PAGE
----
General, SSI

Will Remarrying Affect My Social Security Benefits?

September 5, 2017 • By

Reading Time: 2 Minutes

Last Updated: October 14, 2021

married couple hugging Whether it’s a morning ceremony or an evening gala, excitement’s in the air. You’re getting remarried! Social Security is with you throughout life’s journey and we are here to help you on any Social Security related questions, after your special day!

If you’re getting remarried, you may have some questions about changing the name on your Social Security card. Also, if you’re remarrying, you may wonder how that affects your Social Security benefits.

Remarrying may affect your benefits if you receive any of the following benefits:

  1. Supplemental Security Income (SSI) payments — your SSI payment amount may change as a result of your new spouse’s income and resources. If you and your spouse both get SSI, your payment amount will change from an individual rate to a couple’s rate.
  1. Widow/widower, or divorced widow/widower payments
    • If you remarry before age 50 — you won’t be entitled to survivor’s or disability benefits unless you divorce.
    • If you remarry between the ages of 50 and 59 — you can’t get benefits. Note: If you remarry before you turn 60 and that marriage ends, you may become entitled or re-entitled to benefits on your prior deceased spouse’s earnings record. Your benefits begin the first month in which the subsequent marriage ended if all entitlement requirements are met.
    • If you remarry after age 60 — you may still become entitled to benefits on your prior deceased spouse’s Social Security earnings record.
  1. Divorced spouse’s benefits — Generally, if you remarry, benefits paid to you from your prior spouse’s account stop. Check out if you are divorced for more information.
  1. Children’s benefits (under age 18 or student ages 18 or 19) — Children’s benefits end once the child marries. You can find more information in our Benefits for Children page.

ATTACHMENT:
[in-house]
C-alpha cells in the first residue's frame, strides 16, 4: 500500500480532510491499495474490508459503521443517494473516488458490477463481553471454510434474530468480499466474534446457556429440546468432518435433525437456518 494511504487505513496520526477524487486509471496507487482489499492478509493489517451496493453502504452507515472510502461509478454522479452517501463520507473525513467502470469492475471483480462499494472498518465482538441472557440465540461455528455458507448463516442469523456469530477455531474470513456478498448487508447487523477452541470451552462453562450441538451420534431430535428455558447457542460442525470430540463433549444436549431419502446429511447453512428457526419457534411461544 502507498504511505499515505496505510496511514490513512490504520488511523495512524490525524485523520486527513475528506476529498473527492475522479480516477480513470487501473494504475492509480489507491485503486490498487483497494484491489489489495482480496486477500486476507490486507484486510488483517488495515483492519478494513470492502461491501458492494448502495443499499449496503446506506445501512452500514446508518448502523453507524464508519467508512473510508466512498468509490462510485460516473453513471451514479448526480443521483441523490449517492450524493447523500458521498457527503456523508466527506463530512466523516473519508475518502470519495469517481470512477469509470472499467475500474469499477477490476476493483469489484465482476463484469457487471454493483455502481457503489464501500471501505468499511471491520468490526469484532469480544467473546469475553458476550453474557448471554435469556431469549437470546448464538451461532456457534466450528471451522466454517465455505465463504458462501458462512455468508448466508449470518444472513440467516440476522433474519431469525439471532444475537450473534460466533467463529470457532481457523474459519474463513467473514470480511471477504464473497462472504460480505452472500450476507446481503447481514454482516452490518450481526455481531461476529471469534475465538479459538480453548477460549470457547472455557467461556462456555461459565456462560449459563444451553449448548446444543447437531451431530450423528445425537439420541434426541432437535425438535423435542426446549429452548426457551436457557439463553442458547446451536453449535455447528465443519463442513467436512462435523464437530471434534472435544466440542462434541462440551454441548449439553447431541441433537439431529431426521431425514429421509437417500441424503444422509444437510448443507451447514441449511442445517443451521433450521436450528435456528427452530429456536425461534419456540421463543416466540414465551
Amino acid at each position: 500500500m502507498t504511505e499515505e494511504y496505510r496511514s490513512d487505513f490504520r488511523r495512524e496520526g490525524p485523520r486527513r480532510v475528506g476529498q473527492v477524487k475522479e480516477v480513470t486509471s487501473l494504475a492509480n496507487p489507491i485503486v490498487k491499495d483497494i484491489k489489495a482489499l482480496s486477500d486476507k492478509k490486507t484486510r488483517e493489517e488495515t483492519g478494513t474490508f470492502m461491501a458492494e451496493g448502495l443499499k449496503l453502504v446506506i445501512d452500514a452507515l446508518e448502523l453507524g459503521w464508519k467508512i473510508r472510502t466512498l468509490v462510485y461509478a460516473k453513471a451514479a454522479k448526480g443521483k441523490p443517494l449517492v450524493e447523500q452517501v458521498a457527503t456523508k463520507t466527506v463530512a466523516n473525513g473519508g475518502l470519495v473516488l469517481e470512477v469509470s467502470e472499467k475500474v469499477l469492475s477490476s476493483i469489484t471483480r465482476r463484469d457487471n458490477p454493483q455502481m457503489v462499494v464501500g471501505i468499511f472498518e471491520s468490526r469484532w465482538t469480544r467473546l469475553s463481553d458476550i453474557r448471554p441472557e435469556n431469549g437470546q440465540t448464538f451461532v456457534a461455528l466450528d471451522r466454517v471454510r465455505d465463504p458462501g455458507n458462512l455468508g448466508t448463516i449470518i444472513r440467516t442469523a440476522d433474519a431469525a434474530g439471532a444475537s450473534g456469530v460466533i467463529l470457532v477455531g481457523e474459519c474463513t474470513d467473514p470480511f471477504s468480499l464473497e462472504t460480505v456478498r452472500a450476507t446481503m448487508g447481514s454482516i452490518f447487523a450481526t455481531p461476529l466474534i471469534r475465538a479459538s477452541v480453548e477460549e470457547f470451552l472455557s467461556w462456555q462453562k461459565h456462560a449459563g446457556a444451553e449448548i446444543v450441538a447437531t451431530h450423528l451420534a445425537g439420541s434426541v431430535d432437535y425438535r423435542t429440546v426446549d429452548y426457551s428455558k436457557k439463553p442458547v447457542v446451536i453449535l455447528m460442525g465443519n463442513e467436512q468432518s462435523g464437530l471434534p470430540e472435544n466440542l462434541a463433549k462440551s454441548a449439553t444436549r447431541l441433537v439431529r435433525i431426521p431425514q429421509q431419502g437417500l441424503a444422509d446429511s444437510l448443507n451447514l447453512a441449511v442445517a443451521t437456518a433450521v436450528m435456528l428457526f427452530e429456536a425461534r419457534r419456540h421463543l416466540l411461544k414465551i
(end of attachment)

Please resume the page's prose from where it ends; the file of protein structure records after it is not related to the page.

Visit our Benefits page for more information. Please share this information with family and friends – and post it on social media.


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About the Author

Jim Borland, Acting Deputy Commissioner for Communications

Jim Borland, Acting Deputy Commissioner for Communications

Comments

  1. brenda

    I receive ssi and a get remarried, my spouse is 64 and receives ss retirement, how will it affect my ssi payments?

    • Vonda

      Hi Brenda, thank you for using our blog to ask your question. Supplemental Security Income (SSI) is a needs based program so a change in your income, assets and living arrangement can affect your benefits and it must be reported. You can call your local Social Security office. Look for the general inquiry telephone number at the Social Security Office Locator. The number may appear under Show Additional Office Information. Please be aware that our call wait times are longer than normal. We hope this information helps.

  2. Lydia R.

    Im 67 and receive ss benefits Im plannimg to get married next yr my fuancee is younger then me n working how will this affect my benefits?

    • Vonda

      Hi Lydia, thanks for using our blog. Check out our Frequently Asked Questions web page for how marriage may affect other benefits. We hope this helps!

  3. Jackie M.

    I am 69 and recently remarried in November 2020. I receive social security benefits as does my new spouse. I am not changing my name and will be filing my taxes separate from
    my spouse, what do we need to do to report to social security our marriage.

    • Sue

      Congratulations, Jackie, and thanks for your question. You do not need to report your marriage to us, unless you or your new husband was receiving divorced spouse benefits. If that is the case, you will need to contact your local Social Security Office to update your information. Our call volume and wait times are longer than normal, so please be patient.
      During the interview, we will explore all other benefit eligibility. For example, your new spouse may be eligible for benefits on your record since you are receiving Social Security benefits or vice versa: you may be eligible for benefits on your new spouse’s record. You must be married for at least one year before we can pay spouse’s benefits. For additional details, check out our Benefits For Your Spouse web page. We hope this information is helpful.